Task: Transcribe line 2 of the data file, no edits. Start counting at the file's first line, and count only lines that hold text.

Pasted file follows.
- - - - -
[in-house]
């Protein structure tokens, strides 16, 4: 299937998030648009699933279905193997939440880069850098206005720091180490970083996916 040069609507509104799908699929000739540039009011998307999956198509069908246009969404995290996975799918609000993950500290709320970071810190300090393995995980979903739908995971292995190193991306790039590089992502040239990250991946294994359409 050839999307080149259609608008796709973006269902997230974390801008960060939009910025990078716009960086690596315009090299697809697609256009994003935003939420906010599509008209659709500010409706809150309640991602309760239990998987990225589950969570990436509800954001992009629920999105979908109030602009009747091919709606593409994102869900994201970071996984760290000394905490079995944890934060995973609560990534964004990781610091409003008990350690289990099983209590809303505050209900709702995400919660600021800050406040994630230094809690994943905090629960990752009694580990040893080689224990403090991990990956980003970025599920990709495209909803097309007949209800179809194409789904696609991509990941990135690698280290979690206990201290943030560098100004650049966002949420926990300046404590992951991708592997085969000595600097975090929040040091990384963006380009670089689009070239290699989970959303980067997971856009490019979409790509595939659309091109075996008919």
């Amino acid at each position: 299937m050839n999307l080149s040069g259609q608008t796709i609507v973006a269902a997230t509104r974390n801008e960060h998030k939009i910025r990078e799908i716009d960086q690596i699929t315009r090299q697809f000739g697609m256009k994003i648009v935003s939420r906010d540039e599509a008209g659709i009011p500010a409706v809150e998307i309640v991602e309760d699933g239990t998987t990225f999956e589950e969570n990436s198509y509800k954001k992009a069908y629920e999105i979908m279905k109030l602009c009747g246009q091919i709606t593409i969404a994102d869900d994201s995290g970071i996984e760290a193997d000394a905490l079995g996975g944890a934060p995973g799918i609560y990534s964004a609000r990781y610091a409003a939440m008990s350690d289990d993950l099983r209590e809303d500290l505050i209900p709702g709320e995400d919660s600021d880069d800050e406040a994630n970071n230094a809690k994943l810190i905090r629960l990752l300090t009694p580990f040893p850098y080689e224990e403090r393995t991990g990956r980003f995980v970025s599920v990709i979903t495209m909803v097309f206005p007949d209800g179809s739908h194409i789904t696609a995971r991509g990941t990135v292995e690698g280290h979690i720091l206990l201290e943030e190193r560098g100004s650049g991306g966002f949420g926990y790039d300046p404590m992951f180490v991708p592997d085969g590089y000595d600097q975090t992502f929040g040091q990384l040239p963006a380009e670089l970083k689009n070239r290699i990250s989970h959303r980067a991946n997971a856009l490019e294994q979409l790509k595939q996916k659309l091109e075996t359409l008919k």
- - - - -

């Protein structure tokens, strides 16, 4: 299937998030648009699933279905193997939440880069850098206005720091180490970083996916 040069609507509104799908699929000739540039009011998307999956198509069908246009969404995290996975799918609000993950500290709320970071810190300090393995995980979903739908995971292995190193991306790039590089992502040239990250991946294994359409 050839999307080149259609608008796709973006269902997230974390801008960060939009910025990078716009960086690596315009090299697809697609256009994003935003939420906010599509008209659709500010409706809150309640991602309760239990998987990225589950969570990436509800954001992009629920999105979908109030602009009747091919709606593409994102869900994201970071996984760290000394905490079995944890934060995973609560990534964004990781610091409003008990350690289990099983209590809303505050209900709702995400919660600021800050406040994630230094809690994943905090629960990752009694580990040893080689224990403090991990990956980003970025599920990709495209909803097309007949209800179809194409789904696609991509990941990135690698280290979690206990201290943030560098100004650049966002949420926990300046404590992951991708592997085969000595600097975090929040040091990384963006380009670089689009070239290699989970959303980067997971856009490019979409790509595939659309091109075996008919």